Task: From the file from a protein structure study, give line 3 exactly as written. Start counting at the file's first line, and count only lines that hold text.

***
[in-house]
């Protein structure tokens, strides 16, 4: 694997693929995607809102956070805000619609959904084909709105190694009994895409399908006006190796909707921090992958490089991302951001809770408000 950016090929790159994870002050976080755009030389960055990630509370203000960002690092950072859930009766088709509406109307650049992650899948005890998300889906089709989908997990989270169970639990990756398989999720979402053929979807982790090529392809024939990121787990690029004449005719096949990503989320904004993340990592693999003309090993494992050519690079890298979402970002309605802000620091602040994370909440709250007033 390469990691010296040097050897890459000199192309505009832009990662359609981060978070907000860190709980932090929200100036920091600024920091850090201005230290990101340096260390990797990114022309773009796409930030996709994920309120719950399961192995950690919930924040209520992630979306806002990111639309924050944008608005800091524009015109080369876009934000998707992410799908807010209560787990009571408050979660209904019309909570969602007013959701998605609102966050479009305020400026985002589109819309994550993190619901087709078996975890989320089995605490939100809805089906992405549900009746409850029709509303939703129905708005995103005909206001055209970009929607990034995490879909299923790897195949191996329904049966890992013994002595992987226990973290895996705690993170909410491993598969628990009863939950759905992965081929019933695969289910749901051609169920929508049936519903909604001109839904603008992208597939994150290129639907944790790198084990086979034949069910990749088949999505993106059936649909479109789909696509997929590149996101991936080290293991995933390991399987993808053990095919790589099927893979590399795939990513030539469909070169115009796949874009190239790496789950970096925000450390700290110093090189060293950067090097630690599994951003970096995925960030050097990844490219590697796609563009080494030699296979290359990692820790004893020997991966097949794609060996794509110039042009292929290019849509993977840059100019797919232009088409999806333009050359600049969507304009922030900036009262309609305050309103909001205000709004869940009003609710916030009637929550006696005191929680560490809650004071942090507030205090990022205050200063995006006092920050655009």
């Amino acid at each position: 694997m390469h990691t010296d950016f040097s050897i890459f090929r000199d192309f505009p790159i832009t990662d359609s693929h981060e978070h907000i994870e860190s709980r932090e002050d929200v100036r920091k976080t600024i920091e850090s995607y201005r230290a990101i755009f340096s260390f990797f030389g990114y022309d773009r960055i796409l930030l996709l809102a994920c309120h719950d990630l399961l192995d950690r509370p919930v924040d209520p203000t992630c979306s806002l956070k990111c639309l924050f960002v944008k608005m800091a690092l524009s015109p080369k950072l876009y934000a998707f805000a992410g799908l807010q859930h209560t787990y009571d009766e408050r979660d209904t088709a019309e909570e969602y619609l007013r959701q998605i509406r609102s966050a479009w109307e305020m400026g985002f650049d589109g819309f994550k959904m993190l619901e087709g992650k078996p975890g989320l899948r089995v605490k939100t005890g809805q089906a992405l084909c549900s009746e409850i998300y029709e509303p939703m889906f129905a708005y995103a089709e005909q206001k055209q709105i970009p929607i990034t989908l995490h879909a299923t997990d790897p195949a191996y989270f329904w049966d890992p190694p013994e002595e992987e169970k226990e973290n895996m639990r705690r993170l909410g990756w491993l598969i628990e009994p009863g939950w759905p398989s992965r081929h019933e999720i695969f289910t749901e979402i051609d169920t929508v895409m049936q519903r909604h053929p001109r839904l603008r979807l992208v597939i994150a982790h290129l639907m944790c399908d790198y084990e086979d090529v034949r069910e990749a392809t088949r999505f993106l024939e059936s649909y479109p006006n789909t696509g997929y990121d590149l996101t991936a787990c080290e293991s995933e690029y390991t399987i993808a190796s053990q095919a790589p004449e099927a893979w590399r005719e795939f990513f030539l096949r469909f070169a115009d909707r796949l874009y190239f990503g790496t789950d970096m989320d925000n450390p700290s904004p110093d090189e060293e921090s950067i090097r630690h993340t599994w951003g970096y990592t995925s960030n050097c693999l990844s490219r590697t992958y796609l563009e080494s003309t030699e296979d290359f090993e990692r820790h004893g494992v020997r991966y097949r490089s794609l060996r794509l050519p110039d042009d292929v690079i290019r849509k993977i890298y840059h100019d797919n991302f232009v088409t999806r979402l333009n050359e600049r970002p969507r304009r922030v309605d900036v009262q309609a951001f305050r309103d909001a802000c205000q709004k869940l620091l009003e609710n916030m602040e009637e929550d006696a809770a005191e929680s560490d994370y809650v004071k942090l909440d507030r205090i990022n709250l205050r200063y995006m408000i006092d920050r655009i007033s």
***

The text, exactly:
């Amino acid at each position: 694997m390469h990691t010296d950016f040097s050897i890459f090929r000199d192309f505009p790159i832009t990662d359609s693929h981060e978070h907000i994870e860190s709980r932090e002050d929200v100036r920091k976080t600024i920091e850090s995607y201005r230290a990101i755009f340096s260390f990797f030389g990114y022309d773009r960055i796409l930030l996709l809102a994920c309120h719950d990630l399961l192995d950690r509370p919930v924040d209520p203000t992630c979306s806002l956070k990111c639309l924050f960002v944008k608005m800091a690092l524009s015109p080369k950072l876009y934000a998707f805000a992410g799908l807010q859930h209560t787990y009571d009766e408050r979660d209904t088709a019309e909570e969602y619609l007013r959701q998605i509406r609102s966050a479009w109307e305020m400026g985002f650049d589109g819309f994550k959904m993190l619901e087709g992650k078996p975890g989320l899948r089995v605490k939100t005890g809805q089906a992405l084909c549900s009746e409850i998300y029709e509303p939703m889906f129905a708005y995103a089709e005909q206001k055209q709105i970009p929607i990034t989908l995490h879909a299923t997990d790897p195949a191996y989270f329904w049966d890992p190694p013994e002595e992987e169970k226990e973290n895996m639990r705690r993170l909410g990756w491993l598969i628990e009994p009863g939950w759905p398989s992965r081929h019933e999720i695969f289910t749901e979402i051609d169920t929508v895409m049936q519903r909604h053929p001109r839904l603008r979807l992208v597939i994150a982790h290129l639907m944790c399908d790198y084990e086979d090529v034949r069910e990749a392809t088949r999505f993106l024939e059936s649909y479109p006006n789909t696509g997929y990121d590149l996101t991936a787990c080290e293991s995933e690029y390991t399987i993808a190796s053990q095919a790589p004449e099927a893979w590399r005719e795939f990513f030539l096949r469909f070169a115009d909707r796949l874009y190239f990503g790496t789950d970096m989320d925000n450390p700290s904004p110093d090189e060293e921090s950067i090097r630690h993340t599994w951003g970096y990592t995925s960030n050097c693999l990844s490219r590697t992958y796609l563009e080494s003309t030699e296979d290359f090993e990692r820790h004893g494992v020997r991966y097949r490089s794609l060996r794509l050519p110039d042009d292929v690079i290019r849509k993977i890298y840059h100019d797919n991302f232009v088409t999806r979402l333009n050359e600049r970002p969507r304009r922030v309605d900036v009262q309609a951001f305050r309103d909001a802000c205000q709004k869940l620091l009003e609710n916030m602040e009637e929550d006696a809770a005191e929680s560490d994370y809650v004071k942090l909440d507030r205090i990022n709250l205050r200063y995006m408000i006092d920050r655009i007033s």